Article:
Learning to savor seems like such a food word. But what if it isn’t? What if it has to do with toes and learning to taste and see?
This post is part of the Five-Minute Friday quick write hosted by Kate Moutang. Join us each Thursday night on Twitter (#FMFParty) for fun and fellowship, then grab a pen and start writing when the prompt goes live!
Where Have My Toes Gone?
“Could you touch my toes for me?” I asked Pedro.
“Um, sure,” he said, “if you tell me why!”
“Because they’re still numb and it’s just weird to touch my own numb toes.”
“When did the doctor say your nerve block should wear off?” he wanted to know as he removed the covering on my cast and touched my toes with a questioning look.
“The anesthesiologist said 12-18 hours, but I read somewhere online it could be up to 48 hours.” I shook my head in answer to his silent question. “Nope. Don’t feel anything yet.”
I settled back in my recliner and pulled out an ice pack to wedge behind my knee. For good measure, I added another one to the front of my knee. The nurse assured me the cold would help, even if it seemed so far from the surgery site on my ankle.
Pedro headed off to work, and I contemplated my forced inactivity. I don’t do inactive well. Evidently, I don’t ask enough questions before surgery, either. The doctor made it sound like a simple surgery and I’d be up and running within a week.
Instead, he sent me home with instructions to keep my foot elevated at all times, to ice it every 40 minutes, and to keep weight off it until my post-op office visit. In ten long days. But the lack of feeling in my toes actually bugs me the most.
You don’t realize how much you love your toes until you can’t feel them. Tiny, insignificant seeming little appendages. But when you can’t feel when your crutch falls on them or whether or not they drag on the floor, it’s downright disconcerting.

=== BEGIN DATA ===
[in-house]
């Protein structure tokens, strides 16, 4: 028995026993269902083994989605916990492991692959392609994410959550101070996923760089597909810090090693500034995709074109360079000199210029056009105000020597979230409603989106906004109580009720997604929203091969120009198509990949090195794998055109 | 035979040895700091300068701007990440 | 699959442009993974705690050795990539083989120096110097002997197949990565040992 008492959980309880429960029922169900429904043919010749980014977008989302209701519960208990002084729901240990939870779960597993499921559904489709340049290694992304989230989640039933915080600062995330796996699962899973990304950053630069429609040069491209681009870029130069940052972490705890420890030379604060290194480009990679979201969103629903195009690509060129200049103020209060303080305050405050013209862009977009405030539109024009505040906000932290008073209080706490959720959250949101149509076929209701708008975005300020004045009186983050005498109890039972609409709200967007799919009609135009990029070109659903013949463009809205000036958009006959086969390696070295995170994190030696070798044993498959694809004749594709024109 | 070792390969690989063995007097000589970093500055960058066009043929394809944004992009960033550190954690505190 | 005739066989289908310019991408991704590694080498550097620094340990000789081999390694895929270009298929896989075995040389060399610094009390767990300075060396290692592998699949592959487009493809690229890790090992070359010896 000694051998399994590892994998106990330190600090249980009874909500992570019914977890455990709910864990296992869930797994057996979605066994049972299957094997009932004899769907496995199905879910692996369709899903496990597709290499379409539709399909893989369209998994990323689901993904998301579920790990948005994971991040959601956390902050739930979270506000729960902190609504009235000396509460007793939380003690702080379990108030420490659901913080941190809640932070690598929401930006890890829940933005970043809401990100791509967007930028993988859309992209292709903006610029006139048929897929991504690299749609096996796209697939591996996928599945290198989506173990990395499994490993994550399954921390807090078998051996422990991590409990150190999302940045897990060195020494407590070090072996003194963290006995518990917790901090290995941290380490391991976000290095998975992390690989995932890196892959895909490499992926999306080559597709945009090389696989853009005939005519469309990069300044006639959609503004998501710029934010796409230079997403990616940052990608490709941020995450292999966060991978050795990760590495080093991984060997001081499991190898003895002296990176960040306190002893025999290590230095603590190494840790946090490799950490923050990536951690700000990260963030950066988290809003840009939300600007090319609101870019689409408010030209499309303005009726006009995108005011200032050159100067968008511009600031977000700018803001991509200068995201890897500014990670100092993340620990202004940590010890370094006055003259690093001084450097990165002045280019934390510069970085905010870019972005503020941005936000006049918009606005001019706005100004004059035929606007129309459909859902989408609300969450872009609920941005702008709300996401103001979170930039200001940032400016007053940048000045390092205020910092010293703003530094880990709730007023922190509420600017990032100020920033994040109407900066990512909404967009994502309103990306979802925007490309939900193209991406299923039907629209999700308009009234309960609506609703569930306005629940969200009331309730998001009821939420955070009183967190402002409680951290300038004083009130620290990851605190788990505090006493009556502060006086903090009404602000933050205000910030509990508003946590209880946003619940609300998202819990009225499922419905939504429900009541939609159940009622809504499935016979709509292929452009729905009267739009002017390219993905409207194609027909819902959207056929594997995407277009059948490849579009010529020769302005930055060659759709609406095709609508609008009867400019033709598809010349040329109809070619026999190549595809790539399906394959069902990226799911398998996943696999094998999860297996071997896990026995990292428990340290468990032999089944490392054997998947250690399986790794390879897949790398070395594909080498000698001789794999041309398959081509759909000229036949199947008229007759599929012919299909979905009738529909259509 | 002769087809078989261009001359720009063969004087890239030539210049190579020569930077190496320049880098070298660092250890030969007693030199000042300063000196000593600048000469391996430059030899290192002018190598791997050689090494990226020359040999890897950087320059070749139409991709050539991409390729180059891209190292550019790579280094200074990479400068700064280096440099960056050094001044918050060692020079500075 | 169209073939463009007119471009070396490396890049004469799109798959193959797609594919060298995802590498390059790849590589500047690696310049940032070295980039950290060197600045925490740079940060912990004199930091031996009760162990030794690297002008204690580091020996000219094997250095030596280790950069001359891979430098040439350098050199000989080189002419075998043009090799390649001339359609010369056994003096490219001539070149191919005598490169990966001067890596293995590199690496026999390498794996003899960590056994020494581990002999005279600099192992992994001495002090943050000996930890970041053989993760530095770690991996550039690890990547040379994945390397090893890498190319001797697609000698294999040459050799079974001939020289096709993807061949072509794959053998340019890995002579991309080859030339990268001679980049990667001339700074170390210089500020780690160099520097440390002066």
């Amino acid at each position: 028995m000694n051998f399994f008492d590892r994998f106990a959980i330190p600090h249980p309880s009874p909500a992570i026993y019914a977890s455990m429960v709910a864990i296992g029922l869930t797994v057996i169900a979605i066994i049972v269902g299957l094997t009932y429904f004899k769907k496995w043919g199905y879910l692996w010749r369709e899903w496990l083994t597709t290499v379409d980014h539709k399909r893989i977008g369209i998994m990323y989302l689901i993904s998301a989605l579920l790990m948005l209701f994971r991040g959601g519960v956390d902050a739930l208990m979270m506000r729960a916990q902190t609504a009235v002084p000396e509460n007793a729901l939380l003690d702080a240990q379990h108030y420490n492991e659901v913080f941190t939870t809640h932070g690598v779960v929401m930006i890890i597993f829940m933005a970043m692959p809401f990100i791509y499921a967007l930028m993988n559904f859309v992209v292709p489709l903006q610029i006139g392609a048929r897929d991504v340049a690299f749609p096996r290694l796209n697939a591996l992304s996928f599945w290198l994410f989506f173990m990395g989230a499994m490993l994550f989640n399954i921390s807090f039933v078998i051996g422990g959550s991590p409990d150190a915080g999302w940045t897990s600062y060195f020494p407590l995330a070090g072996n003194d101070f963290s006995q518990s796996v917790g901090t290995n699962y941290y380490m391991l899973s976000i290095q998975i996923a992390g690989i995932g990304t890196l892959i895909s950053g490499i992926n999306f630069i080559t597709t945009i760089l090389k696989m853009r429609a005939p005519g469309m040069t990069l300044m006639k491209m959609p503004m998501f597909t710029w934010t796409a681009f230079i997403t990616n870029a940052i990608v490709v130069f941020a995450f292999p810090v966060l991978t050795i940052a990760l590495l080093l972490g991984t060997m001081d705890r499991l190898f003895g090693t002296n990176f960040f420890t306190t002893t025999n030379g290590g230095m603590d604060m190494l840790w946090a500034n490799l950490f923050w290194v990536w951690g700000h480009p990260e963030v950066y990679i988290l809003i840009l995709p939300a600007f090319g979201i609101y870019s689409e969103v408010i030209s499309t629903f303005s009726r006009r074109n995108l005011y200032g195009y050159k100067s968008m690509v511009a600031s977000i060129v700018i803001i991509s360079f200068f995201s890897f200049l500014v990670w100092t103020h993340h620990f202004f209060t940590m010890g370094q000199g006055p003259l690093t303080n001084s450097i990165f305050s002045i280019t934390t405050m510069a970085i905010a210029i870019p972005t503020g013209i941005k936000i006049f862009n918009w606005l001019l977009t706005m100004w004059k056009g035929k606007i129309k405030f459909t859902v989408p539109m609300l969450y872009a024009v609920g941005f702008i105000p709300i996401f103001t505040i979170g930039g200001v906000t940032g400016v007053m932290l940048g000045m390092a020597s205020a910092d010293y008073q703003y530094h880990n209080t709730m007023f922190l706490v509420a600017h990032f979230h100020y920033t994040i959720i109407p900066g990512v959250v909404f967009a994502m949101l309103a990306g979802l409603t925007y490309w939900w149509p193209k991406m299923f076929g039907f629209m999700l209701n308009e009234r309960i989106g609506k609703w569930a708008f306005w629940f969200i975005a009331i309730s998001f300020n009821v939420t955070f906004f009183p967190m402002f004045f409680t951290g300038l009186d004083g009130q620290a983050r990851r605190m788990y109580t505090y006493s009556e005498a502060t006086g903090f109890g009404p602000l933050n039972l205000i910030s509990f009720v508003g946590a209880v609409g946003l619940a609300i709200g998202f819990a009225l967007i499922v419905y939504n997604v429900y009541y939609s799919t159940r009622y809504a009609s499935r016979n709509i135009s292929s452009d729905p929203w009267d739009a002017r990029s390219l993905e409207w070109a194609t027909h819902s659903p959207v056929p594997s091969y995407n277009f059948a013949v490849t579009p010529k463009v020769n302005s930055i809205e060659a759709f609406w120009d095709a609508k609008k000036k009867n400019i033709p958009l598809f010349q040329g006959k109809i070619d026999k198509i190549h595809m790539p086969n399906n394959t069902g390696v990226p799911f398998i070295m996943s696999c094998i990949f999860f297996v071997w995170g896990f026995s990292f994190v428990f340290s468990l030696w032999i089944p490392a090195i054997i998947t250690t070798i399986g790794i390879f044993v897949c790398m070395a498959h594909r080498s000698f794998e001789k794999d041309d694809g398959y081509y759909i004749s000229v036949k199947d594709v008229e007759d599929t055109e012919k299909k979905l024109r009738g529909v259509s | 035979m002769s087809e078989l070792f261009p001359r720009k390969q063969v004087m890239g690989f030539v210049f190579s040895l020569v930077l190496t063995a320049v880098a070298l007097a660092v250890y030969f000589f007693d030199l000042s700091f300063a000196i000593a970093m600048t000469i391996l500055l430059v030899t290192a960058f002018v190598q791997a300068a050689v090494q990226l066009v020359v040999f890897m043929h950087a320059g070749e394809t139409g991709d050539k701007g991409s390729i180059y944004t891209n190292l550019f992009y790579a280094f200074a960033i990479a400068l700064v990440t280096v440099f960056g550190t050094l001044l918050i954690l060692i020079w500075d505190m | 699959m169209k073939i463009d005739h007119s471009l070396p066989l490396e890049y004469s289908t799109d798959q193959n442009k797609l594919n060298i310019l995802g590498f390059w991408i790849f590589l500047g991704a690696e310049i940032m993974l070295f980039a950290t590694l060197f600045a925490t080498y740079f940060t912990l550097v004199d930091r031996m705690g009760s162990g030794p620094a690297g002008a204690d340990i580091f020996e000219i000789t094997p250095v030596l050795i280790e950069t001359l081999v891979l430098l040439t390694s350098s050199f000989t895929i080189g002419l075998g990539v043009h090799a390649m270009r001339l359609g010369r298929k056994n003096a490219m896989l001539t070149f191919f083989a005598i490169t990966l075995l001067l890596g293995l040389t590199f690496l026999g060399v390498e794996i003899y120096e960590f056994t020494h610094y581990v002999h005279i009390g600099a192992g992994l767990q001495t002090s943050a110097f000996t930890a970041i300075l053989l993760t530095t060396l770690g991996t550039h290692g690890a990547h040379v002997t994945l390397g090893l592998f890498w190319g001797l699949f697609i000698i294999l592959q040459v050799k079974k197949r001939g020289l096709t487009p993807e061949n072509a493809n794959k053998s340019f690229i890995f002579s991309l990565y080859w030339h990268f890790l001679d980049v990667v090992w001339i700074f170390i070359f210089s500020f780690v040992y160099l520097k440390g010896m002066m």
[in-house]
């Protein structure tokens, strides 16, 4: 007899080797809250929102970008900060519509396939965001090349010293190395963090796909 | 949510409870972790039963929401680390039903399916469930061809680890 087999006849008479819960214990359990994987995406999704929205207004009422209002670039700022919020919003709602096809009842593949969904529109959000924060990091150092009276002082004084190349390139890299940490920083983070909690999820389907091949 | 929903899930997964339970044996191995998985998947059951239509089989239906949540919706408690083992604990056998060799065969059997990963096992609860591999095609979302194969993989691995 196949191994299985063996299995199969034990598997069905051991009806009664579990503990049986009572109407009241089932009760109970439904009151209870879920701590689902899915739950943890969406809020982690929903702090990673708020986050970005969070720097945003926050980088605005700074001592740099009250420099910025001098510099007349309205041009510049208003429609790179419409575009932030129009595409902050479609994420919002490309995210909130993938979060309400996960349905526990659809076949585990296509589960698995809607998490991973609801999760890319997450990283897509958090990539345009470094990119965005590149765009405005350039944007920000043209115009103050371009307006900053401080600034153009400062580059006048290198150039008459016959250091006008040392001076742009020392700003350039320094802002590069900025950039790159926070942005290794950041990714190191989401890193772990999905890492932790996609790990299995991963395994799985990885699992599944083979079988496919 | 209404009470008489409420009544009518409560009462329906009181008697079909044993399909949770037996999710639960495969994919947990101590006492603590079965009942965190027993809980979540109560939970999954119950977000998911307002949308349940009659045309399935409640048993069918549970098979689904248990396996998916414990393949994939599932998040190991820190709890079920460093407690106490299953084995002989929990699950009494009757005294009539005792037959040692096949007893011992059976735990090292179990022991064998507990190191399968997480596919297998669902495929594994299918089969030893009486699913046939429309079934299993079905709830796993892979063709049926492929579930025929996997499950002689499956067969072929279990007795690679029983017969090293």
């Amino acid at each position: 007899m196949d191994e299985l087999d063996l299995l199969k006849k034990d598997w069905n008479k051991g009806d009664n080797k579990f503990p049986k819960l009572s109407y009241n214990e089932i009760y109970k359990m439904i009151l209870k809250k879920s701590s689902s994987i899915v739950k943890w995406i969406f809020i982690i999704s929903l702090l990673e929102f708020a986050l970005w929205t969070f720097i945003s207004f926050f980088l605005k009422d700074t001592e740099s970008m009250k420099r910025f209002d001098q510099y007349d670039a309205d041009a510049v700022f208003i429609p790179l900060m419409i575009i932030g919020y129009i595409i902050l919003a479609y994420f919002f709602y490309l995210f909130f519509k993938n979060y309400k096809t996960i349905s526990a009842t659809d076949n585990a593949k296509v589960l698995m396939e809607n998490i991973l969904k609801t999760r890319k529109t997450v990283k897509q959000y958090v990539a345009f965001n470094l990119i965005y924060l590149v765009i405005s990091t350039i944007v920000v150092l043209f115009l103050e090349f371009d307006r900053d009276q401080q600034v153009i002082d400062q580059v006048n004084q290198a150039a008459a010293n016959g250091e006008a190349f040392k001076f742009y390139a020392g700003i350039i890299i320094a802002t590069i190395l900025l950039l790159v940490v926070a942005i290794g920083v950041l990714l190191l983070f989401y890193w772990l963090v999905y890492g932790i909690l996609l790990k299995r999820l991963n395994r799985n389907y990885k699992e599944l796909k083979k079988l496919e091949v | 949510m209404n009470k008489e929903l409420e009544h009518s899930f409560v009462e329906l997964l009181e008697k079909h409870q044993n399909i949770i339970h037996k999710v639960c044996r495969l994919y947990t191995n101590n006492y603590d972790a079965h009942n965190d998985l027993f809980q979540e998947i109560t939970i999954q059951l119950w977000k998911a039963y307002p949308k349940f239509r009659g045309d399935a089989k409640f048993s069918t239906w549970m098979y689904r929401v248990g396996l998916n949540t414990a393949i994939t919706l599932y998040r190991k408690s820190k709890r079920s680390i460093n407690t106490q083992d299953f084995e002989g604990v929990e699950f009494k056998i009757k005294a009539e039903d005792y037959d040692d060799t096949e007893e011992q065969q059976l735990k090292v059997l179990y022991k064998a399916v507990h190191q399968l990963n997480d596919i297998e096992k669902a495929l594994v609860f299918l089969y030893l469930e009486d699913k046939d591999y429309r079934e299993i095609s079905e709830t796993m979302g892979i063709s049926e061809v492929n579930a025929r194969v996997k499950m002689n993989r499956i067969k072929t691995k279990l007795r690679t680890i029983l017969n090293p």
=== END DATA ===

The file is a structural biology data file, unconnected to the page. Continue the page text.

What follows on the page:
I’m Learning to Savor My Toes to Taste and See That the Lord is Good
And so this morning I savor the toes on my left foot. I can feel those. So I cross them, fidget with them, and wiggle them with glee. I perceive their usefulness and the freedom of movement they have. To savor something, really savor it, we use more than one sense.
Maybe that’s why David urges us to “Taste and see that the Lord is good (Psalm 34:8).” He sets this sensory tidbit in between two promises: “The angel of the Lord encamps around those who fear him, and delivers them (Psalm 34:7)” and “blessed is the one who takes refuge in him.”
But maybe we don’t spend enough time in the middle of those promises to savor them. Perhaps we need to savor the sensations so we can truly perceive God’s goodness, protection, and blessings.
Stop for a moment today to savor God’s goodness. Smell a flower (or the crisp falling snow). Take a deep breath and breathe in the goodness of God. Delight in a cheery birdsong, the giggle of a child, or the warm winds of spring. Listen to the rain fall, the voice of a loved one, or the stillness of the night.
God is near. He yearns to share your delight in his creation—from toes to the wonders of the Northern Lights.